A Week to Salute Those Who Also Serve; Sometimes the Heroes' Helpers Need Help, Too
Byline: Lynda C. Davis, SPECIAL TO THE WASHINGTON TIMES
His care was exceptional and his passing was peaceful. They respected him till the very end and continued to support me in my grief. When my father, an 85-year-old World War II veteran, died following two years of treatment for terminal cancer, my caregiving mother praised his Veterans Affairs hospital treatment and the support given her.
Sadly, her experience is seldom fully reflected in the testimony of the caregivers of Operation Iraqi Freedom (OIF) and Operation Enduring Freedom (OEF) veterans whose wounds, illness or injury are fresh and whose lives become forever changed at a much earlier age. As the 2011 comments of a Marine mother make clear, theirs is a different story. [Traumatic brain injury] affects the whole family for a very long time, most likely a lifetime. ... I became Steven's primary caregiver, advocate, life skills coach, chauffeur, secretary, bookkeeper, teacher, drill instructor, medical assistant, physical-occupational-speech therapist and his mom. That blast changed the fabric of our family.
While many caregivers, military or civilian, are frequently responsible for the oversight and administration of all medical, mental and daily living functions for service members, a 2010 survey by the National Alliance for Caregiving found that veterans have different caregiving needs when compared with their civilian peers: They are younger (18-54), their service-related condition is a longer-term endeavor, and they have higher requirements for activities of daily living that may last well beyond their caregiver's lifetime.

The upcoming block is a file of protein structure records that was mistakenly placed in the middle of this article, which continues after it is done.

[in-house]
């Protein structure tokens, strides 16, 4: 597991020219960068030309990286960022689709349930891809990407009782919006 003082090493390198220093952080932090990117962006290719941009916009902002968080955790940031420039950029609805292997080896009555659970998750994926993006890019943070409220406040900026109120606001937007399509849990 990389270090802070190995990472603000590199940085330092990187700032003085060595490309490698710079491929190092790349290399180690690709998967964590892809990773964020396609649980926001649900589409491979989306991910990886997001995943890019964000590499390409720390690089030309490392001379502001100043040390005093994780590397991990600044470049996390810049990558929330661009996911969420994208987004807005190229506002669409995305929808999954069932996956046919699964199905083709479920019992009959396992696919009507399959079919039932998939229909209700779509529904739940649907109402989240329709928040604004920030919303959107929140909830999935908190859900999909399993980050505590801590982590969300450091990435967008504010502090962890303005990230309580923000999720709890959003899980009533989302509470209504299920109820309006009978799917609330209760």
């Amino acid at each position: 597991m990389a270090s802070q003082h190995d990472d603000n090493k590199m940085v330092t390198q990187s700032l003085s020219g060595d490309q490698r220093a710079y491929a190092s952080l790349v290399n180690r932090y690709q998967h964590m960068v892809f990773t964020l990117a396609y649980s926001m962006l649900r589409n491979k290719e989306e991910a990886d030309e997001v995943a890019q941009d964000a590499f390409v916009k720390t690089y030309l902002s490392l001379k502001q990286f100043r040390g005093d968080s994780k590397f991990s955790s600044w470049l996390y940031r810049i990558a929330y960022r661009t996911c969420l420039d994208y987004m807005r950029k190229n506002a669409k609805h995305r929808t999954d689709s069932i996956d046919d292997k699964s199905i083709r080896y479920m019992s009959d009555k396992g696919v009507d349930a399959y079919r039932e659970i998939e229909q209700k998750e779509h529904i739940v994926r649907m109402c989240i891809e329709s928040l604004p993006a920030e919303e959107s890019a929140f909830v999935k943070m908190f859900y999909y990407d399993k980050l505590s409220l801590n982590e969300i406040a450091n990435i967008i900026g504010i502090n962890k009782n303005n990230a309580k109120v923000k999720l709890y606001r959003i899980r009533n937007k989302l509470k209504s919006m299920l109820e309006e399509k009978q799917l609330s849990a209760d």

Caregivers of veterans also report a greater impact of caregiving on their lives than caregivers in general, and those caregivers whose veterans have traumatic brain injury, post-traumatic stress disorder or depression or anxiety are more likely to have their health impacted by emotional stress and feelings of isolation. Some have even been recognized as suffering from secondary post-traumatic stress disorder by the Department of Veterans Affairs owing to their exposure to the trauma the veteran endured.
During one 10-month period of her husband's hospitalization at Walter Reed Army Medical Center, Elizabeth Dole spent time talking to, comforting and learning from these wounded warriors, their parents and spouses as they began their life-changing journey. Mrs. Dole, having had the privilege, as she so aptly says, of serving from time to time as a caregiver to her husband, Robert, was struck by the immense obstacles these family members faced, and she saw an urgent need for better support. As she heard from the young wife of an Army soldier who now suffers from traumatic brain injury, post-traumatic stress disorder and degenerative issues, My days, hours and minutes are seldom mine . …